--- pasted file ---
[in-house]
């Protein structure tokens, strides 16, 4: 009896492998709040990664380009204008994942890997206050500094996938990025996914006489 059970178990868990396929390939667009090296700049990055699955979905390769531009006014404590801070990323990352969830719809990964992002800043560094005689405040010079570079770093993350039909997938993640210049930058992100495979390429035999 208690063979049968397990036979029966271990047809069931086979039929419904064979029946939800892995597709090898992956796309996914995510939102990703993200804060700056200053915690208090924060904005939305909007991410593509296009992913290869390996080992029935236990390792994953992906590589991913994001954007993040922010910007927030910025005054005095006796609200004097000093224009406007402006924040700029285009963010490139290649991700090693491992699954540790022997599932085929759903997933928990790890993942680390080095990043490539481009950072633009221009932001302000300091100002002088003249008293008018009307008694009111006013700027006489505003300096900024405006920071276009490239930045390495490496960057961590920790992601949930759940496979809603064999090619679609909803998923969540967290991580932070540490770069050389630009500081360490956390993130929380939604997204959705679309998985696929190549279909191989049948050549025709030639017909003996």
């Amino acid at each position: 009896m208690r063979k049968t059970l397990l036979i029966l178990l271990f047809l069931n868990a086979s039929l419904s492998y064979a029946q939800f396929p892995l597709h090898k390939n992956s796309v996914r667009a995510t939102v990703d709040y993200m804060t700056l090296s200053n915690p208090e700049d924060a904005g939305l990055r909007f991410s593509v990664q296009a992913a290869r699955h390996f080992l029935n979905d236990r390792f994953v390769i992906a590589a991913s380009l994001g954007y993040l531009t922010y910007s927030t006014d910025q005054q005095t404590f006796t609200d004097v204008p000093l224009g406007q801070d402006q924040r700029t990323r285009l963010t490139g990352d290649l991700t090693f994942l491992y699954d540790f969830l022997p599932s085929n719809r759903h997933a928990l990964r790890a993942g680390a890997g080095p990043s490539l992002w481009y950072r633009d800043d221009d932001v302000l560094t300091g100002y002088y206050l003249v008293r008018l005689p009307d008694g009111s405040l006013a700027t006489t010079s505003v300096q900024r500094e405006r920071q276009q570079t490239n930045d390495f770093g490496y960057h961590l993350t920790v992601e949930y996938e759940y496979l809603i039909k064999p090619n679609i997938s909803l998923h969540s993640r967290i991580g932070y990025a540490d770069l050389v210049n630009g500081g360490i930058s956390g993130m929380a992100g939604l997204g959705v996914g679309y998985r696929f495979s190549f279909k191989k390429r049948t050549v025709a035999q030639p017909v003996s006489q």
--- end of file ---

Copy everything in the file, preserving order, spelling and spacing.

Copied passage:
[in-house]
């Protein structure tokens, strides 16, 4: 009896492998709040990664380009204008994942890997206050500094996938990025996914006489 059970178990868990396929390939667009090296700049990055699955979905390769531009006014404590801070990323990352969830719809990964992002800043560094005689405040010079570079770093993350039909997938993640210049930058992100495979390429035999 208690063979049968397990036979029966271990047809069931086979039929419904064979029946939800892995597709090898992956796309996914995510939102990703993200804060700056200053915690208090924060904005939305909007991410593509296009992913290869390996080992029935236990390792994953992906590589991913994001954007993040922010910007927030910025005054005095006796609200004097000093224009406007402006924040700029285009963010490139290649991700090693491992699954540790022997599932085929759903997933928990790890993942680390080095990043490539481009950072633009221009932001302000300091100002002088003249008293008018009307008694009111006013700027006489505003300096900024405006920071276009490239930045390495490496960057961590920790992601949930759940496979809603064999090619679609909803998923969540967290991580932070540490770069050389630009500081360490956390993130929380939604997204959705679309998985696929190549279909191989049948050549025709030639017909003996």
């Amino acid at each position: 009896m208690r063979k049968t059970l397990l036979i029966l178990l271990f047809l069931n868990a086979s039929l419904s492998y064979a029946q939800f396929p892995l597709h090898k390939n992956s796309v996914r667009a995510t939102v990703d709040y993200m804060t700056l090296s200053n915690p208090e700049d924060a904005g939305l990055r909007f991410s593509v990664q296009a992913a290869r699955h390996f080992l029935n979905d236990r390792f994953v390769i992906a590589a991913s380009l994001g954007y993040l531009t922010y910007s927030t006014d910025q005054q005095t404590f006796t609200d004097v204008p000093l224009g406007q801070d402006q924040r700029t990323r285009l963010t490139g990352d290649l991700t090693f994942l491992y699954d540790f969830l022997p599932s085929n719809r759903h997933a928990l990964r790890a993942g680390a890997g080095p990043s490539l992002w481009y950072r633009d800043d221009d932001v302000l560094t300091g100002y002088y206050l003249v008293r008018l005689p009307d008694g009111s405040l006013a700027t006489t010079s505003v300096q900024r500094e405006r920071q276009q570079t490239n930045d390495f770093g490496y960057h961590l993350t920790v992601e949930y996938e759940y496979l809603i039909k064999p090619n679609i997938s909803l998923h969540s993640r967290i991580g932070y990025a540490d770069l050389v210049n630009g500081g360490i930058s956390g993130m929380a992100g939604l997204g959705v996914g679309y998985r696929f495979s190549f279909k191989k390429r049948t050549v025709a035999q030639p017909v003996s006489q």